...
Which is why, if I had done what OP is, I'd have laid the roofing directly w/o the plywood...I'm surprised the plans called for solid decking in this application.
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The original footprint of the plan is 6'x4' so this might well have worked, but I thought the kids would outgrow it too quickly and changed it to 8'x6'. I also increased the ceiling height from 57' to 72' on the advice of the illustrious members of this NG a few seasons ago while I was still in the planning stages.
I just put up the plywood on the roof last weekend. It's looking good!
George
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George wrote:

It's not dimensions that concern me, it's the two layers of wood--the decking over solid ply that I think is asking for a moisture problem...for the purpose, I'd just lay the decking as the roofing, similar to a "classic" wood shingle roof so it has air movement on both sides of the siding.
What is the siding material?
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Do you mean the bevelled siding that will be on the roof? 10" bevelled siding. If I can get it in cedar I probably will.
George
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George wrote:

Yes, and most likely can...
I'm still concerned that it won't last nearly as long if you lay it over the solid decking as it would if you just nailed to to the rafters so it will have air access both sides...
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You could be right. The decking went up last weekend though, and I don't think it will be coming down again! This weekend is the siding/shingles.
Thanks & best regards, George
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Then consider using asphalt 3 tab shingles from the home center. You'll get 20+ years from them, I'd guess. They can be laid over the plywood deck easily, over $15 worth of roofing felt.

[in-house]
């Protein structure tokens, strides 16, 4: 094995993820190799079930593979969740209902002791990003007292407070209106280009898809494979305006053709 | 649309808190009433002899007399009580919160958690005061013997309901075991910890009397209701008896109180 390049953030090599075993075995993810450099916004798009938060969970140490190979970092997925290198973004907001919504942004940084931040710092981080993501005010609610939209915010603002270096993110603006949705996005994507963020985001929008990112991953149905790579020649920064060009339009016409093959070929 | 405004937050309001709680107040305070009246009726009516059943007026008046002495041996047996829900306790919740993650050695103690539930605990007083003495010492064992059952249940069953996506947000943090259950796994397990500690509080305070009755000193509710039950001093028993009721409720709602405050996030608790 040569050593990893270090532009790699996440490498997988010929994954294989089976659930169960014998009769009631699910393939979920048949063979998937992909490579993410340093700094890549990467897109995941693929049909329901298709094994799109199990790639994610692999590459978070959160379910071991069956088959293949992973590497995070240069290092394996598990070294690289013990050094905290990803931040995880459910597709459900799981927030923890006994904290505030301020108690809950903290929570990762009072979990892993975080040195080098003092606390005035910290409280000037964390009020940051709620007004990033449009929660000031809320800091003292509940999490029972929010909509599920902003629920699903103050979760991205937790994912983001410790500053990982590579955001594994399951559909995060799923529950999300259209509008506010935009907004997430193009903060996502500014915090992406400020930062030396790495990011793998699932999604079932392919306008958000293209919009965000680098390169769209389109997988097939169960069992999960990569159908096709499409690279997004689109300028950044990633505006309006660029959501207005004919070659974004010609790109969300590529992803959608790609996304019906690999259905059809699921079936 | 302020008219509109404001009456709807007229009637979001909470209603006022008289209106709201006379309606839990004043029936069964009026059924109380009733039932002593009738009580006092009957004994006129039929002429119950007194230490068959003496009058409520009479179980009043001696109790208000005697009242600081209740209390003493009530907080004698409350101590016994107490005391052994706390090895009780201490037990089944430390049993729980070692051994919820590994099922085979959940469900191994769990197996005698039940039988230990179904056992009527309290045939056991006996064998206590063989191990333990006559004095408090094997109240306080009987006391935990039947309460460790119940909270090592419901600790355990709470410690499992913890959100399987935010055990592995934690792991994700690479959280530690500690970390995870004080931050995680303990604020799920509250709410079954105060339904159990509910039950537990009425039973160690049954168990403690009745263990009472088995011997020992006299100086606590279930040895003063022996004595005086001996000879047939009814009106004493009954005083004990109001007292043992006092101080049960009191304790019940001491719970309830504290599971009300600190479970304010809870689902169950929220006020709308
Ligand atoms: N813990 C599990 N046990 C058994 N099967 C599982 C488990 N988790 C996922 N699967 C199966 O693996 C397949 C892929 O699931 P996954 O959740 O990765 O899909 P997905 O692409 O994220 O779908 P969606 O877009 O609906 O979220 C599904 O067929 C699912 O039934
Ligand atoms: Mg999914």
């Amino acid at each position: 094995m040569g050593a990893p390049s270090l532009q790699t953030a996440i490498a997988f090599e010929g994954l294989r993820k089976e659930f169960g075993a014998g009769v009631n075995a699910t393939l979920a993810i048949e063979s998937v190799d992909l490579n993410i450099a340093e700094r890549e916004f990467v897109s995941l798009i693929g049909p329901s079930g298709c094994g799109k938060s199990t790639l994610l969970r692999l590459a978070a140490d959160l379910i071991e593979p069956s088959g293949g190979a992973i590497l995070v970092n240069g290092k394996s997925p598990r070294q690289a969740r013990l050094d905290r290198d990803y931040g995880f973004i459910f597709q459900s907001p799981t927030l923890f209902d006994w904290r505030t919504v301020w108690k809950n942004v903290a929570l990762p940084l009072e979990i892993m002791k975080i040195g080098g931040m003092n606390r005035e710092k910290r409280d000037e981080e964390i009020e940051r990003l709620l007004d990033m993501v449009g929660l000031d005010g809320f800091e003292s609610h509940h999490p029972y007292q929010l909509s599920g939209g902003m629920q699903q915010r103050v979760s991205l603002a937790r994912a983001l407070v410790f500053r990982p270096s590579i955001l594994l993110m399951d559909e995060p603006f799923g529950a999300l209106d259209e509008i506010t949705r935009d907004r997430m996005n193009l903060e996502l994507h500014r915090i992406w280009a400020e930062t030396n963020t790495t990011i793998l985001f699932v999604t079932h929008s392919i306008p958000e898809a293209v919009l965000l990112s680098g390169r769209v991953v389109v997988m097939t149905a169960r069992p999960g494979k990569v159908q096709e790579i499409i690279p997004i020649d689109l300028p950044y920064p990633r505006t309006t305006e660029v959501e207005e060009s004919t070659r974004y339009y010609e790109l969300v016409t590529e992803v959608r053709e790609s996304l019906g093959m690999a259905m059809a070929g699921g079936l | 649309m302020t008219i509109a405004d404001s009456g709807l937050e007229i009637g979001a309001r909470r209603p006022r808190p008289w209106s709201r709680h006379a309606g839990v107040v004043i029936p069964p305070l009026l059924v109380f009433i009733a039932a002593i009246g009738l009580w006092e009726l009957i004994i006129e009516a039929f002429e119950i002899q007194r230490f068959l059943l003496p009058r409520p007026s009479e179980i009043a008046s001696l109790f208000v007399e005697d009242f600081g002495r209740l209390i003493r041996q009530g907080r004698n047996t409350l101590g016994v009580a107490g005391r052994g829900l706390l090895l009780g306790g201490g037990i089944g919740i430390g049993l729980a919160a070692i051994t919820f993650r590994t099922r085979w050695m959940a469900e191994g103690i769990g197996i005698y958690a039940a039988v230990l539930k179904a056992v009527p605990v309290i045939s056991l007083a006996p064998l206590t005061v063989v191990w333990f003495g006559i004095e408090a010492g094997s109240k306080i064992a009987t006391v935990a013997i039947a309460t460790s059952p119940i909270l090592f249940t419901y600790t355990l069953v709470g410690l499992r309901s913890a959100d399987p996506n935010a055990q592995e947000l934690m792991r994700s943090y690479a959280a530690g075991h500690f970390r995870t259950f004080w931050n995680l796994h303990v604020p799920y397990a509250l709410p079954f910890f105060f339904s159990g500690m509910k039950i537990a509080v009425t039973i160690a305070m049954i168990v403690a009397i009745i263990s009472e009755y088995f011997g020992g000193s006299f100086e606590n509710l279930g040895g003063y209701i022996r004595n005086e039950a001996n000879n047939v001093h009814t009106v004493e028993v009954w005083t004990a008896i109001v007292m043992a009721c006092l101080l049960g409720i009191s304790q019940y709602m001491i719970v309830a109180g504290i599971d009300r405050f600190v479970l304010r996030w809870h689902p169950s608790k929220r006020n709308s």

Patriarch
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A fiber ventilation mat is available for this purpose. It looks sort of like Cobra Vent only much wider and thinner. The idea is to allow air flow between the solid decking/felt paper and the wooden shingles.
John
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John Grossbohlin wrote:

That would undoubtedly be a good addition...
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On Wed, 29 Jun 2005 15:10:35 -0500, Duane Bozarth

Strap the plywood and put the bevelled siding above the plywood. Strap 1/2". Put the roofing felt UNDER the strapping.
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Um... you sure about that? For the most part shingles don't leak even without roofing felt. It has been done that way for hundreds of years.
-j
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On Tue, 28 Jun 2005 09:45:21 -0700, the opaque "J"

And with thatching/reeds/palm fronds (sans felt paper) for thousands of years before that.
--
A lot of folks can't understand how we came
to have an oil shortage here in America.
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If you use sufficient layers, yes. Roofing felt in lieu of heavier, more expensive, or thicker materials.
Or so I've been led to believe.
So Larry, how do you feel about roofing with kindling?
Patriarch
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George wrote:

...
You're overworrying... :) W/ a ridge cap of either wood shingles or metal, they're face nailed, anyway. Just use a galvanized (or SS if you really don't want any staining) 4d and nail away...